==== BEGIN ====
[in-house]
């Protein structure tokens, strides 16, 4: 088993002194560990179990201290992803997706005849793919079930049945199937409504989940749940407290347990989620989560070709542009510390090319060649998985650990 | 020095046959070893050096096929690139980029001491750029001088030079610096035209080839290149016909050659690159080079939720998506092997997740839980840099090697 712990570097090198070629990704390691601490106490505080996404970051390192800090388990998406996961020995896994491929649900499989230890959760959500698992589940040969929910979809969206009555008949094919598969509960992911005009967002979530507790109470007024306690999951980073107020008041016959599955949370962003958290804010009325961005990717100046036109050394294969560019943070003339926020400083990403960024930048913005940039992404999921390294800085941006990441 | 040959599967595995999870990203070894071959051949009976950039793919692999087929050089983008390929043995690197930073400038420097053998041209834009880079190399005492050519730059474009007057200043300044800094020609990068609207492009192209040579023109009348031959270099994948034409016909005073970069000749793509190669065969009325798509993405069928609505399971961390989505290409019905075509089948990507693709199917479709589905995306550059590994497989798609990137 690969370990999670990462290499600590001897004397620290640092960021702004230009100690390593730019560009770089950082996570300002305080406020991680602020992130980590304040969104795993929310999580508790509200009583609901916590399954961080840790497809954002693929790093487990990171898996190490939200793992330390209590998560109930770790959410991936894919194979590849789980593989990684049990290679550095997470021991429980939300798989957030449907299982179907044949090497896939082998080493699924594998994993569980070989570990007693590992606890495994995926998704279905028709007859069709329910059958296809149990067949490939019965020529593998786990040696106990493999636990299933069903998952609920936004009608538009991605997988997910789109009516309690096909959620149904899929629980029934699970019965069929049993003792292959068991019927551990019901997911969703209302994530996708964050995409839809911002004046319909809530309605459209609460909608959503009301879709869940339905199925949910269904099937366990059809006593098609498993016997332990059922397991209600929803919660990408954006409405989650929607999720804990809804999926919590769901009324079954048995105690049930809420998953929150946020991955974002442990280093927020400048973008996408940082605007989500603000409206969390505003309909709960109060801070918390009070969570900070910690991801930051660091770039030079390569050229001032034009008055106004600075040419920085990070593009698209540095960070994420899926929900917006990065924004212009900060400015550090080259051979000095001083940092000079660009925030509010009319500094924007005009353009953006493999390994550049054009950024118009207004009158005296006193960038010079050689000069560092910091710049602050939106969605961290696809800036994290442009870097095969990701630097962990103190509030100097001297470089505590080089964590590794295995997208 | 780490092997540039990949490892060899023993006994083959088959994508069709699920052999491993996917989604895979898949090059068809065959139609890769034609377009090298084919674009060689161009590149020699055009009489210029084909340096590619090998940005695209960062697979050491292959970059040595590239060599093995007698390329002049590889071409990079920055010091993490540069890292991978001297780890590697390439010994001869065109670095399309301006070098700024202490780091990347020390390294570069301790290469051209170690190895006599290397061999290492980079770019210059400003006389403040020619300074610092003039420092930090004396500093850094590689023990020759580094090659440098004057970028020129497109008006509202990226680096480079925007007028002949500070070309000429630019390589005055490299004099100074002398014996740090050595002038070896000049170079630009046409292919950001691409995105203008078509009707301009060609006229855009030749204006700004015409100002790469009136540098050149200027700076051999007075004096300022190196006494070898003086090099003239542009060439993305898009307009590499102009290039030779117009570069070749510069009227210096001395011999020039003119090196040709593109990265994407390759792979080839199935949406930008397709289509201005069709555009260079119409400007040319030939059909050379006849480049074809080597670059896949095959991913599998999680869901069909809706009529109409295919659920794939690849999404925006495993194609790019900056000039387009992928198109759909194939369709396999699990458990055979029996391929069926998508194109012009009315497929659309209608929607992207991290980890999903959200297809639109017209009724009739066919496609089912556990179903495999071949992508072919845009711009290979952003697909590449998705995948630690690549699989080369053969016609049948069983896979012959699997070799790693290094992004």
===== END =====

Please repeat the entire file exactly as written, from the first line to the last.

[in-house]
């Protein structure tokens, strides 16, 4: 088993002194560990179990201290992803997706005849793919079930049945199937409504989940749940407290347990989620989560070709542009510390090319060649998985650990 | 020095046959070893050096096929690139980029001491750029001088030079610096035209080839290149016909050659690159080079939720998506092997997740839980840099090697 712990570097090198070629990704390691601490106490505080996404970051390192800090388990998406996961020995896994491929649900499989230890959760959500698992589940040969929910979809969206009555008949094919598969509960992911005009967002979530507790109470007024306690999951980073107020008041016959599955949370962003958290804010009325961005990717100046036109050394294969560019943070003339926020400083990403960024930048913005940039992404999921390294800085941006990441 | 040959599967595995999870990203070894071959051949009976950039793919692999087929050089983008390929043995690197930073400038420097053998041209834009880079190399005492050519730059474009007057200043300044800094020609990068609207492009192209040579023109009348031959270099994948034409016909005073970069000749793509190669065969009325798509993405069928609505399971961390989505290409019905075509089948990507693709199917479709589905995306550059590994497989798609990137 690969370990999670990462290499600590001897004397620290640092960021702004230009100690390593730019560009770089950082996570300002305080406020991680602020992130980590304040969104795993929310999580508790509200009583609901916590399954961080840790497809954002693929790093487990990171898996190490939200793992330390209590998560109930770790959410991936894919194979590849789980593989990684049990290679550095997470021991429980939300798989957030449907299982179907044949090497896939082998080493699924594998994993569980070989570990007693590992606890495994995926998704279905028709007859069709329910059958296809149990067949490939019965020529593998786990040696106990493999636990299933069903998952609920936004009608538009991605997988997910789109009516309690096909959620149904899929629980029934699970019965069929049993003792292959068991019927551990019901997911969703209302994530996708964050995409839809911002004046319909809530309605459209609460909608959503009301879709869940339905199925949910269904099937366990059809006593098609498993016997332990059922397991209600929803919660990408954006409405989650929607999720804990809804999926919590769901009324079954048995105690049930809420998953929150946020991955974002442990280093927020400048973008996408940082605007989500603000409206969390505003309909709960109060801070918390009070969570900070910690991801930051660091770039030079390569050229001032034009008055106004600075040419920085990070593009698209540095960070994420899926929900917006990065924004212009900060400015550090080259051979000095001083940092000079660009925030509010009319500094924007005009353009953006493999390994550049054009950024118009207004009158005296006193960038010079050689000069560092910091710049602050939106969605961290696809800036994290442009870097095969990701630097962990103190509030100097001297470089505590080089964590590794295995997208 | 780490092997540039990949490892060899023993006994083959088959994508069709699920052999491993996917989604895979898949090059068809065959139609890769034609377009090298084919674009060689161009590149020699055009009489210029084909340096590619090998940005695209960062697979050491292959970059040595590239060599093995007698390329002049590889071409990079920055010091993490540069890292991978001297780890590697390439010994001869065109670095399309301006070098700024202490780091990347020390390294570069301790290469051209170690190895006599290397061999290492980079770019210059400003006389403040020619300074610092003039420092930090004396500093850094590689023990020759580094090659440098004057970028020129497109008006509202990226680096480079925007007028002949500070070309000429630019390589005055490299004099100074002398014996740090050595002038070896000049170079630009046409292919950001691409995105203008078509009707301009060609006229855009030749204006700004015409100002790469009136540098050149200027700076051999007075004096300022190196006494070898003086090099003239542009060439993305898009307009590499102009290039030779117009570069070749510069009227210096001395011999020039003119090196040709593109990265994407390759792979080839199935949406930008397709289509201005069709555009260079119409400007040319030939059909050379006849480049074809080597670059896949095959991913599998999680869901069909809706009529109409295919659920794939690849999404925006495993194609790019900056000039387009992928198109759909194939369709396999699990458990055979029996391929069926998508194109012009009315497929659309209608929607992207991290980890999903959200297809639109017209009724009739066919496609089912556990179903495999071949992508072919845009711009290979952003697909590449998705995948630690690549699989080369053969016609049948069983896979012959699997070799790693290094992004």